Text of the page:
The House passed a bill banning abortions at 20 weeks on Wednesday after it was blocked by centrists and rogue Republican women in January. This time supporters were armed with a new study that seems to throw a wrench into the complicated question of fetal viability.
The key word in that is seems.
Last week, the New England Journal of Medicine published a study which found that a small number of premature babies could survive outside of the womb at 22 weeks, two weeks earlier than the medical community has frequently cited as the lower limit of viability.
The study shifted antiabortion advocates’ attention to the so-called Pain Capable Unborn Child Protection Act on the horizon. Why would we allow abortions if just two weeks later the fetus could survive? The New York Times and Newsweek both posited that the study could substantially shift the abortion debate.
Bill sponsor Rep. Diane Black, R-Tenn., agreed. Black referenced the study during the floor debate, saying that the new study proved that fetuses could survive at 22 weeks, an argument she adopted in the days leading up to the vote.
“Knowing that premature babies are being saved as early as 22 weeks into fetal development, there is no legitimate reason to oppose this bill,” Black said in a statement. “Democrats are quick to label conservatives as ‘science deniers’ on matters like climate change so it begs the question – will they deny basic science when it comes to the viability of unborn life?”
But it turns out that the question of when human life begins isn’t “basic science.”
Dr. Hal Lawrence, CEO of American Congress of Obstetricians and Gynecologists, said that advocates should not look at this study to prop up a belief that 20-week viability could be reached.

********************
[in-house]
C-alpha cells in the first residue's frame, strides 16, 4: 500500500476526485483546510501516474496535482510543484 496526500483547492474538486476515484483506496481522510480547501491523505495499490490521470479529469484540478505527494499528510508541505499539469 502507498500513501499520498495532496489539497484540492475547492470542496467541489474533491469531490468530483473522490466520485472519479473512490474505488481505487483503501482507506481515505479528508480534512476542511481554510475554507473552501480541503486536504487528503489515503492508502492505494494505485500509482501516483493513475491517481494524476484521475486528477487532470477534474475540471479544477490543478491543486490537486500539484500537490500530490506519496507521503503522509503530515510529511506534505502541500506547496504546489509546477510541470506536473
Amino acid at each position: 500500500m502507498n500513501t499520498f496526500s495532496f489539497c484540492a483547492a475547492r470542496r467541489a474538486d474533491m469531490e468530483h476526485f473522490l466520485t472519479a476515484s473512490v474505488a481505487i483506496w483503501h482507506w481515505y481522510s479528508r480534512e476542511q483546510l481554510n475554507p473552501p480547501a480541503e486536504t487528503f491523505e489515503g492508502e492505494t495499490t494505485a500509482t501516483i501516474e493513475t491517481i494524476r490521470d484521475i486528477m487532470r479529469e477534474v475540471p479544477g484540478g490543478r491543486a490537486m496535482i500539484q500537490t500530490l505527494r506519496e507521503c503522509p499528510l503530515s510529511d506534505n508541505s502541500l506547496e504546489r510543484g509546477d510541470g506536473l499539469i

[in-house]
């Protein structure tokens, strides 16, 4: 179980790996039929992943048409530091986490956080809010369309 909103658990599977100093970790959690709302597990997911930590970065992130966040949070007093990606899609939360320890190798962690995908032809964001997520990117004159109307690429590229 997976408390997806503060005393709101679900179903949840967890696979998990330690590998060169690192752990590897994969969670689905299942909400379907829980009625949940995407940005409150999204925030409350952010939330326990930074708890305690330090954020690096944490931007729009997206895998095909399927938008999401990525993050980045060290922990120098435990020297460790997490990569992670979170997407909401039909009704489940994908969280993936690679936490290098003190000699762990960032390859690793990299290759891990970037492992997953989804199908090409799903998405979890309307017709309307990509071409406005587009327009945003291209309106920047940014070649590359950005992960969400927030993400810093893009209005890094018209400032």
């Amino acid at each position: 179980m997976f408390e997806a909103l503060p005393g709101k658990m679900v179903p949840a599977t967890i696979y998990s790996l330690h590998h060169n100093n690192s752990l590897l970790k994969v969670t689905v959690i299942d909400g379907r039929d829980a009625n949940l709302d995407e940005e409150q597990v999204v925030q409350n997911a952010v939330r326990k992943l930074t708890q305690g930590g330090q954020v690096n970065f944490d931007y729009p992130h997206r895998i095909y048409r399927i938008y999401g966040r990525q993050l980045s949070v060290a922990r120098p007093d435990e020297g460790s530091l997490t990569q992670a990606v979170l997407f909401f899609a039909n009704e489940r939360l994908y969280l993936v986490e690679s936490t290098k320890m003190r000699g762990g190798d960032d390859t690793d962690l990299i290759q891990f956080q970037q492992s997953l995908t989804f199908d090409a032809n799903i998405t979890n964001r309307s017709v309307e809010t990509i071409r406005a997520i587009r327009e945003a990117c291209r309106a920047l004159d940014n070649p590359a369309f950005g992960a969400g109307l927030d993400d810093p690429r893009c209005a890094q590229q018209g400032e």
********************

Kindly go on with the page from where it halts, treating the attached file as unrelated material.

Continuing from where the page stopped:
“It is essential that we address that now, before this becomes another myth about abortion that is accepted as reality,” he said.
Lawrence noted that the study was not designed to challenge viability, but rather to guide OBGYNs and neonatologists on best practices for premature births.
He also said that the very low survival rate of births at 22 weeks (no babies in the study survived without medical intervention, only 18 out of 78 survived with active treatment, most with serious permanent medical problems) is why the medical community refers to the “threshold of viability.”
According to Lawrence, “there is no point at which viability is clearly established.” Although doctors have guidelines in place for fetuses 24 weeks and older, there is no consistent success rate in premature births under 24 weeks.
Writing for The Daily Beast, Dr. Jeffrey Perlman, a professor of pediatrics at Weill Cornell Medical College, echoed Lawrence’s concerns about the study contributing to the abortion ban debate.
“I want to make a strong argument that this overstates the data and we are nowhere near such a debate,” Perlman wrote.
“At our institution, we regard 24 weeks as the lower limit of viability and will invariably intervene in such cases after discussions with the parents. If the fetus is at 23 weeks, we regard this as a gray zone, and will talk to the family and explain to them that for us the outcome is unknown. Any younger than that, we do not recommend any intervention. Our approach is one of pragmatism and constant reevaluation, with parental involvement an integral part of this process.”
The bill passed by a vote of 242-184. The Obama administration has stated it “strongly opposes” a 20-week abortion ban.
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